|Christian Boltanski, Life in the Making|
|Christian Boltanski, Les Regards, 2011|
|Christian Boltanski, Autel Chases, 1987|
|Christian Boltanski, Prendre la Parole, 2005|
Or in the row upon row of columns made from rusted steel boxes, each with a small photograph on its front, we cannot help but imagine that each box contains the ashes of the person depicted or naming the box. Or perhaps their valuables have been placed in the box, as if in a vault, for safekeeping. Either way, there is no suggestion that anyone is coming back to collect their belongings.
|Christian Boltanski, Les Registres du Grand-Hornu|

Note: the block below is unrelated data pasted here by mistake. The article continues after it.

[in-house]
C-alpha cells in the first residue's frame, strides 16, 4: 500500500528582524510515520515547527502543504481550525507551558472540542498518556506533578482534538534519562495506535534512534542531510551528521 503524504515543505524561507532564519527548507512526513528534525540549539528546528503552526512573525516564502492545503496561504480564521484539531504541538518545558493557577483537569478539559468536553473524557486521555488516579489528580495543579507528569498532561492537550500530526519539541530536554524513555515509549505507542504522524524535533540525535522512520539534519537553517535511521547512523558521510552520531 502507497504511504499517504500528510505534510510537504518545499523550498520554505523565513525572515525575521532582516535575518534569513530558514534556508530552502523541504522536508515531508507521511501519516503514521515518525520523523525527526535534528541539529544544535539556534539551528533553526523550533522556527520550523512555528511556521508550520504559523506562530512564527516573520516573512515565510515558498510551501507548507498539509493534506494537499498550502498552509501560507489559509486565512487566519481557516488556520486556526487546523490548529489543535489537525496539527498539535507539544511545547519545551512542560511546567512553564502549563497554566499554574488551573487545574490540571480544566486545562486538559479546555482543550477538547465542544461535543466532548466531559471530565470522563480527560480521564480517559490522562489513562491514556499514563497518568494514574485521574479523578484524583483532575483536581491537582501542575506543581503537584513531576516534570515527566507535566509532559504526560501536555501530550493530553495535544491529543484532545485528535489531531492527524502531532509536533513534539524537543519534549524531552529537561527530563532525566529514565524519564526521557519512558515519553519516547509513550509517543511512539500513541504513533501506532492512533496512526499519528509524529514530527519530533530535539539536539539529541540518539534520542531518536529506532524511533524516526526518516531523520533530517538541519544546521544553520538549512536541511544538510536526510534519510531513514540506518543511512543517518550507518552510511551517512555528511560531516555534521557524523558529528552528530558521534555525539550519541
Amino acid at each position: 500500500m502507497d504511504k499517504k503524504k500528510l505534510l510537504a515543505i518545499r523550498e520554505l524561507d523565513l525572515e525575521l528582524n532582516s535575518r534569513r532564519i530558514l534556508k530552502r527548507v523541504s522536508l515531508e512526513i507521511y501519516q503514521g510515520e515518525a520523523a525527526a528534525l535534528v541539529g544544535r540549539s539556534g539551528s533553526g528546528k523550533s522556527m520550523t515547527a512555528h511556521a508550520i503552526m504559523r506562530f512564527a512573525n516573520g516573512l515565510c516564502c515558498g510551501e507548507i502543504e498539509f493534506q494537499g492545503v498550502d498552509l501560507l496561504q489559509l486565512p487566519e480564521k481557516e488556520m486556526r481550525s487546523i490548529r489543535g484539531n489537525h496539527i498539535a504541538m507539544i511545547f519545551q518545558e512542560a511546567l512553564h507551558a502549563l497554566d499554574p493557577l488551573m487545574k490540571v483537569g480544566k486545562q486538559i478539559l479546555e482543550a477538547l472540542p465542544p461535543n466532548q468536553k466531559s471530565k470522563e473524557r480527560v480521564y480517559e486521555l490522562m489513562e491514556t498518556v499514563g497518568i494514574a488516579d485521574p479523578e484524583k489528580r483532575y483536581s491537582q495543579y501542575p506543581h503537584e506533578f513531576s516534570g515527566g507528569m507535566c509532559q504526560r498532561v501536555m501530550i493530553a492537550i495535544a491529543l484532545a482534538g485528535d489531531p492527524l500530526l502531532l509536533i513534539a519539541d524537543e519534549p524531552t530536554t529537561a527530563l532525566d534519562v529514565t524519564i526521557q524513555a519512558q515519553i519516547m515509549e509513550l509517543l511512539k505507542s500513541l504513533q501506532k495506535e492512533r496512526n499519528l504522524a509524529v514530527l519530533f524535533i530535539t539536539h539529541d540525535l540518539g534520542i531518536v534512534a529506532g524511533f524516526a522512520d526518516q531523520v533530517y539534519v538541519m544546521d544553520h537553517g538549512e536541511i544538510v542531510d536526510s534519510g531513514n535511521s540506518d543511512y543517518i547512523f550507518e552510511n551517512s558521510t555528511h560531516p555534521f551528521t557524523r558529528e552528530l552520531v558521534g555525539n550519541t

Boltanski grew up with a father who, as a Russian Jew, had escaped deportation by hiding underneath the floorboards for over a year. The profound effect this had on Boltanski's father is potentially taken up throughout the son's art across decades. The icons and symbols of the death camps are everywhere recognizeable, even if they are not present, in the works: piles of clothes, great numbers of blurred, anonymous faces with blackened-out eyes in photographs printed on flimsy cloths, black mirrors and veils, as well as sound installations that evoke practices of witnessing death and trauma. Of course, the exhibition and the museum are now closed in keeping with the government shutdown. However, should further reiterations of Life in the Making be staged elsewhere, Boltanski's work might just be seen as an omen for the end of the world that appears to be approaching through the silent city streets of our time.